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Kapenta catches decrease



The Kapenta Producers Association (KPA) has bemoaned low kapenta catches in Lake Kariba against increased demand.

Association chairperson Nesbert Mapfumo said the sector had of late experienced low catches due to various factors such as over-fishing, climate change and turbid water.

Normal kapenta catches in Lake Kariba in the 1990s used to be between five to 15 trays per vessel, but this has decreased.

“Even though product demand remains high, producers are experiencing low catches of mostly one or half a tray per vessel and this has been a result of factors such as turbid water which makes it difficult for light to penetrate in water, climate change and over-fishing.

“The huge number of fishing vessels in Lake Kariba from both the Zimbabwean and Zambian sides has also led to a decrease in catches,” he said.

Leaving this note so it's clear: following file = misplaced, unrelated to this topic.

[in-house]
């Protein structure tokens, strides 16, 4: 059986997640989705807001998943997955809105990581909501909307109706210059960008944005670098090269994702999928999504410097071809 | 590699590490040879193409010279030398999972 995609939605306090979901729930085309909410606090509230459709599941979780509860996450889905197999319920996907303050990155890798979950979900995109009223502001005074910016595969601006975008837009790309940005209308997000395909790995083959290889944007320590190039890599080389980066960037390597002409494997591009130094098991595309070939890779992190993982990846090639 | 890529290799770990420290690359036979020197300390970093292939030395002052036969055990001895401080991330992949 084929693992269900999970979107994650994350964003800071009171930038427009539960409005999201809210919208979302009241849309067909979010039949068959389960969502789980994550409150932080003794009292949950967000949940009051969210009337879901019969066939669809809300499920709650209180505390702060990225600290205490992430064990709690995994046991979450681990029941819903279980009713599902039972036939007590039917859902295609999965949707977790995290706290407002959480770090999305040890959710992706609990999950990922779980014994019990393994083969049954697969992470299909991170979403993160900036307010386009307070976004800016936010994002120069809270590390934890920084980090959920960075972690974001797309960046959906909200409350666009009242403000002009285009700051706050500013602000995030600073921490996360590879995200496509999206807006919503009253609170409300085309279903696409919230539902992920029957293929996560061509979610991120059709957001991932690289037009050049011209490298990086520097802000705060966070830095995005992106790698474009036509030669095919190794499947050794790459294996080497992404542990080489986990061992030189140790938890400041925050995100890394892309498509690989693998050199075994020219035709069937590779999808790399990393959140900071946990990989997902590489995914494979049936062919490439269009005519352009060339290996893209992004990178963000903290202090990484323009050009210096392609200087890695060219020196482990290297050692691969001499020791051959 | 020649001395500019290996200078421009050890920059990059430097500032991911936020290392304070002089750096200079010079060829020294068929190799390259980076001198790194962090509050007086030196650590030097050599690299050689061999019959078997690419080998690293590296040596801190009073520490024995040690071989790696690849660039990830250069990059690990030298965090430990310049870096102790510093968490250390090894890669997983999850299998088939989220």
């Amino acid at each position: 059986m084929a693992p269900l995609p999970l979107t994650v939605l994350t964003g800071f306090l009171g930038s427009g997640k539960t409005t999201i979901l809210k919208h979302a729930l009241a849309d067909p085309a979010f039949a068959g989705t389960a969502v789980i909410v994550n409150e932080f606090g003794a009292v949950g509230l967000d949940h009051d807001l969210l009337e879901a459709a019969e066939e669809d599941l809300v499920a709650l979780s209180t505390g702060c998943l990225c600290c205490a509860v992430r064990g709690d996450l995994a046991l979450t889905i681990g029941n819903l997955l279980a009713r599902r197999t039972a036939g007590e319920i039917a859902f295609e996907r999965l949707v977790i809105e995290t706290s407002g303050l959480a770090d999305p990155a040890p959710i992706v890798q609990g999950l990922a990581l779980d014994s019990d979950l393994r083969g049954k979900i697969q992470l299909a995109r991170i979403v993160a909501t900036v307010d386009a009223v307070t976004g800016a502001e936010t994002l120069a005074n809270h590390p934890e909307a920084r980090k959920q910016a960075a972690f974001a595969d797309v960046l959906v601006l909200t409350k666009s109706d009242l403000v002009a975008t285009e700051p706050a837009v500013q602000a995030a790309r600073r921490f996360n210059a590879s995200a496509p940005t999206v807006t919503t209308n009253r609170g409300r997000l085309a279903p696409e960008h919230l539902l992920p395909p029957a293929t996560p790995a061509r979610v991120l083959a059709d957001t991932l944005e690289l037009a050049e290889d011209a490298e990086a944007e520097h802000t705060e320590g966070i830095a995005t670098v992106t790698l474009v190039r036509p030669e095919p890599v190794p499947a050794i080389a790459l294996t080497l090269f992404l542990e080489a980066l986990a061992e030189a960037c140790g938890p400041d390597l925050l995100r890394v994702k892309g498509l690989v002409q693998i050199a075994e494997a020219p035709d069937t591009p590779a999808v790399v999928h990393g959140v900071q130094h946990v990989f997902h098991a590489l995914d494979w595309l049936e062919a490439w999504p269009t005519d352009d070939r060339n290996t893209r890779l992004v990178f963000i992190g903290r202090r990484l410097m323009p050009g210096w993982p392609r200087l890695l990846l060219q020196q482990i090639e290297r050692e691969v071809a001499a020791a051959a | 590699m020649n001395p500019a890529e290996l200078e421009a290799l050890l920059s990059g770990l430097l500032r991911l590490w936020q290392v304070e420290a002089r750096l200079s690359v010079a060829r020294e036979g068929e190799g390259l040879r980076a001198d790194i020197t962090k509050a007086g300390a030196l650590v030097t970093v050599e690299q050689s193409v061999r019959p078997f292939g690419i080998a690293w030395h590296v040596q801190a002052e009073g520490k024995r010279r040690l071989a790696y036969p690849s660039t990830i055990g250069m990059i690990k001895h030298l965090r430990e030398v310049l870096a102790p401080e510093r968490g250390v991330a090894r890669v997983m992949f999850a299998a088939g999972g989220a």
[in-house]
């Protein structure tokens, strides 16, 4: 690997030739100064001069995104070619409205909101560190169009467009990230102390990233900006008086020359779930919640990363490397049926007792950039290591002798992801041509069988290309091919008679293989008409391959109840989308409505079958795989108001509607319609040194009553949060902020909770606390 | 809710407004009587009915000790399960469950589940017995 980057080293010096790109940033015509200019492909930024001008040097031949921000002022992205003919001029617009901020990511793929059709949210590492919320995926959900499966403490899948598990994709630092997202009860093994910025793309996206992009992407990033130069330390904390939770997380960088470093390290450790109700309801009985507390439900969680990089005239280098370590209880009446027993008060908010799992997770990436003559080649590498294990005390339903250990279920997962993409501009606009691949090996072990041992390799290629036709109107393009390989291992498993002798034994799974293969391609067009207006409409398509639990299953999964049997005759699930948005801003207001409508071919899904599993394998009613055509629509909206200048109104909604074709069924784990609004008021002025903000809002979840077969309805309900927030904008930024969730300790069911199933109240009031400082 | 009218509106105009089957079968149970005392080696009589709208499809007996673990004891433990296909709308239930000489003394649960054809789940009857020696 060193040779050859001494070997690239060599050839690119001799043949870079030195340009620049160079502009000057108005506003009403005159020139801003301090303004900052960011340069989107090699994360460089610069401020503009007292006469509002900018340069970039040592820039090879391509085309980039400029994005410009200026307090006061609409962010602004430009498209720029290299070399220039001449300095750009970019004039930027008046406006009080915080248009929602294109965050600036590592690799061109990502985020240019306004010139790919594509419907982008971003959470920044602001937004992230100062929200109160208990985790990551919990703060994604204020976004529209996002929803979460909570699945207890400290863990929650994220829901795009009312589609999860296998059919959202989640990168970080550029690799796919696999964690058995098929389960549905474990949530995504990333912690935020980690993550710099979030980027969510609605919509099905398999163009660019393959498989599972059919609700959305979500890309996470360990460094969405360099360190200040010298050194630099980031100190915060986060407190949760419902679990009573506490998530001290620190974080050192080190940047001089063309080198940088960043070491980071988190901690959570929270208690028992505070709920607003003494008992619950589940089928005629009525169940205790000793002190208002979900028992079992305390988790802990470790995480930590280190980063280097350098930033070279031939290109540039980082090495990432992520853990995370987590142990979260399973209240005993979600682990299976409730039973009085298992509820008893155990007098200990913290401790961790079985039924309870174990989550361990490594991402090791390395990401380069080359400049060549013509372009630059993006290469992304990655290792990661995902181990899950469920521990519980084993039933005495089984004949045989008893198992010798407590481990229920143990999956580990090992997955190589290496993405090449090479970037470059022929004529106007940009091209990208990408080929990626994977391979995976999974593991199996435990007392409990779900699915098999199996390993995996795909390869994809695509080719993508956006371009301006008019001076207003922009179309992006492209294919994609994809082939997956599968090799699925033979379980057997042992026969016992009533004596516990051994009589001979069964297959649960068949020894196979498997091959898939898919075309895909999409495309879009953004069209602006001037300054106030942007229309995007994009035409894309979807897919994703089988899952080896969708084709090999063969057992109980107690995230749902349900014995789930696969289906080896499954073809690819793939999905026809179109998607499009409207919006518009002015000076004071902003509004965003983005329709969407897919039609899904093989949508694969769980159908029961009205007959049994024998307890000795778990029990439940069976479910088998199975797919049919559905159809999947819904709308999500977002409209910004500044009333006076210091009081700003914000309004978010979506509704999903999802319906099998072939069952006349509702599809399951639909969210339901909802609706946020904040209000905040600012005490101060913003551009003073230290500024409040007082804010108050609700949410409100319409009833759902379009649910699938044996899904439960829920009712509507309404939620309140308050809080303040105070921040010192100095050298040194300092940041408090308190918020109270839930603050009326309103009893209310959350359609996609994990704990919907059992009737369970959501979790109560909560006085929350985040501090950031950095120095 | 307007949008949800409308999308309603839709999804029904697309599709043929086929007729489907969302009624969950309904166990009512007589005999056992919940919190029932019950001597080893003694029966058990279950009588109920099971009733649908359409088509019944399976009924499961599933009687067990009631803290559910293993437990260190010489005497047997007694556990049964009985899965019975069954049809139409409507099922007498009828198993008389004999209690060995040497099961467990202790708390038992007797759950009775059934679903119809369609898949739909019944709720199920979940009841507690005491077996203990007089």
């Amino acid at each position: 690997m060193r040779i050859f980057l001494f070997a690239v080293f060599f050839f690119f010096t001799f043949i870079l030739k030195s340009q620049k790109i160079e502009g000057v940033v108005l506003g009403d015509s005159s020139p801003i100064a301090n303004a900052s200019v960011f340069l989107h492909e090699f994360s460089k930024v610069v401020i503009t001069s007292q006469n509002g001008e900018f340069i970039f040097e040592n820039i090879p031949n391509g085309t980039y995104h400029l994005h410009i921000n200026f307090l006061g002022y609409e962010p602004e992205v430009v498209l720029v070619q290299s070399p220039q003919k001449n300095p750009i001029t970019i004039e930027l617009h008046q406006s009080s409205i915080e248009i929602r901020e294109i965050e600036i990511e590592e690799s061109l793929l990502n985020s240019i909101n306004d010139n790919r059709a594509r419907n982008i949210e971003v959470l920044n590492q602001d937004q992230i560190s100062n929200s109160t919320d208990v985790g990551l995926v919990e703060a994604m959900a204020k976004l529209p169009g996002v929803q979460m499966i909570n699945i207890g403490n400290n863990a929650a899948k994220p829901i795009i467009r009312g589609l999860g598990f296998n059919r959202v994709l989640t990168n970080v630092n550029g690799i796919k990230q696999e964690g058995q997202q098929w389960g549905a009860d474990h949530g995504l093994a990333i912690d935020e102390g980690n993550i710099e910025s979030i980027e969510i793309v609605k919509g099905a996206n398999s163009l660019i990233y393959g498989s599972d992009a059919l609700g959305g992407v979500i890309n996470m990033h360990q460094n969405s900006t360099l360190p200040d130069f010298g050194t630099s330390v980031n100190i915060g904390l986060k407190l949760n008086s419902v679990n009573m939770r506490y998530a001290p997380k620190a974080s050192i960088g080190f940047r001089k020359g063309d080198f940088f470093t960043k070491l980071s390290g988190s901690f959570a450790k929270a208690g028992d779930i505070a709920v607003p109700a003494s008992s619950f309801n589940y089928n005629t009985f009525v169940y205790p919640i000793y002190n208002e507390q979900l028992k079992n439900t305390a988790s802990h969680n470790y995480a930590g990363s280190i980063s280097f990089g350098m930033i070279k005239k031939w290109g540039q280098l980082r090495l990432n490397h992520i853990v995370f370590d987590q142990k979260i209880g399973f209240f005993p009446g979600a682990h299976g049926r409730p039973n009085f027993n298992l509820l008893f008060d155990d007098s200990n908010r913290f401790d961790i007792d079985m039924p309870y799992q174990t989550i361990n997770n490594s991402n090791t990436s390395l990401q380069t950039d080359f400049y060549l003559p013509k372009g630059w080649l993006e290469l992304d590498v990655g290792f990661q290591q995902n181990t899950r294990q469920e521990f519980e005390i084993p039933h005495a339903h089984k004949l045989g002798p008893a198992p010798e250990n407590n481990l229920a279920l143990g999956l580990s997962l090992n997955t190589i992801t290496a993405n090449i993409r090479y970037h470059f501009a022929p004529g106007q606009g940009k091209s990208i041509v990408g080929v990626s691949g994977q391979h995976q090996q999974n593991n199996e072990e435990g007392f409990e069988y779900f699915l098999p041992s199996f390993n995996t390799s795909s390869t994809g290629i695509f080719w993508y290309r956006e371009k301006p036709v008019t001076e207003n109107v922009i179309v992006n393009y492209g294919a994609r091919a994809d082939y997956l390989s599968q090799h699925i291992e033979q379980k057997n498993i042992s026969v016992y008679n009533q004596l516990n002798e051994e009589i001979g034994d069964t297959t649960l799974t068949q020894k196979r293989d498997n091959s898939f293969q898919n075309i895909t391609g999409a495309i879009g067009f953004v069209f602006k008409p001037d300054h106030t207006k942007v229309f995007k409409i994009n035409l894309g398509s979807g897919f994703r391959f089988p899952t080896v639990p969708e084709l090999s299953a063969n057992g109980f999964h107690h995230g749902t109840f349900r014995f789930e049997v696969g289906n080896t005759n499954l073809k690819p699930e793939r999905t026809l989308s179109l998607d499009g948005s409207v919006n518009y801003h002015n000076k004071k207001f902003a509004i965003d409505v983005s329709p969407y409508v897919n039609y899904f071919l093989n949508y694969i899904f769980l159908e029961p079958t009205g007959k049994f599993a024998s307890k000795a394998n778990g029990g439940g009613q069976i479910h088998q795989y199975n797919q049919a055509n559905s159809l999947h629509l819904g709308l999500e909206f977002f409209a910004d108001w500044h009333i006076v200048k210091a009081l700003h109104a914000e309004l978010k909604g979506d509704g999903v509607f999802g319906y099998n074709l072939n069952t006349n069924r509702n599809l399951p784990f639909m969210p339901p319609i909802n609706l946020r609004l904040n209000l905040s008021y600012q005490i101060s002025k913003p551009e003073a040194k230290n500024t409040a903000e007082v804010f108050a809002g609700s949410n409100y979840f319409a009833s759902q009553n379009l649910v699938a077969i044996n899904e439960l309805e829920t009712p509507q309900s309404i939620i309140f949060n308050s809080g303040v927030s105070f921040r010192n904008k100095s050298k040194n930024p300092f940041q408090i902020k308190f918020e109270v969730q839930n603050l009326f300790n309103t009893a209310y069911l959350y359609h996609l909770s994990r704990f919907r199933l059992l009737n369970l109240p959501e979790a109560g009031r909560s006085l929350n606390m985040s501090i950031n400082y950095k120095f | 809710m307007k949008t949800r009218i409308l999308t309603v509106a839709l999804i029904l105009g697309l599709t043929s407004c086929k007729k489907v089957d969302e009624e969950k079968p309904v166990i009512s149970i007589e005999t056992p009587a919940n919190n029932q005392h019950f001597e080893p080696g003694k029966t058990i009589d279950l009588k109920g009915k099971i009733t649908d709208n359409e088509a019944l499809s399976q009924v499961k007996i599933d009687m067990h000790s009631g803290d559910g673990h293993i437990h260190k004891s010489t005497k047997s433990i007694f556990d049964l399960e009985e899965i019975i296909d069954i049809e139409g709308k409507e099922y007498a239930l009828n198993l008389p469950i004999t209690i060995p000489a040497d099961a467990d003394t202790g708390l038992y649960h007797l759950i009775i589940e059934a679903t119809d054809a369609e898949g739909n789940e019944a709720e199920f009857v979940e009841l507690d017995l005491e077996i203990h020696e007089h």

Mapfumo said the COVID-19-induced lockdown had presented opportunities for the kapenta players after government exempted the fishing industry from the current level four movement restrictions.

“Government presented us with good opportunities after exempting us from the current lockdown. The fact that we are an essential sector, we continue feeding the nation,” Mapfumo added.

In 2020, Zimbabwe Parks and Wildlife Management Authority stopped the issuance of fishing permits to curb the depletion of kapenta.

The maximum fishing rigs allowed in Lake Kariba should be 500. Out of this, 275 should operate on the Zimbabwean side, while 225 should operate on the Zambian side. But currently, the lake houses more than 1 500 fishing vessels.

On the Zimbabwean side, Lake Kariba is divided into five hydrological basins — basin one (Mlibizi), basin two (Binga), basin three (Sengwa), basin four (Bumi/Chalala) and basin five (Sanyati).

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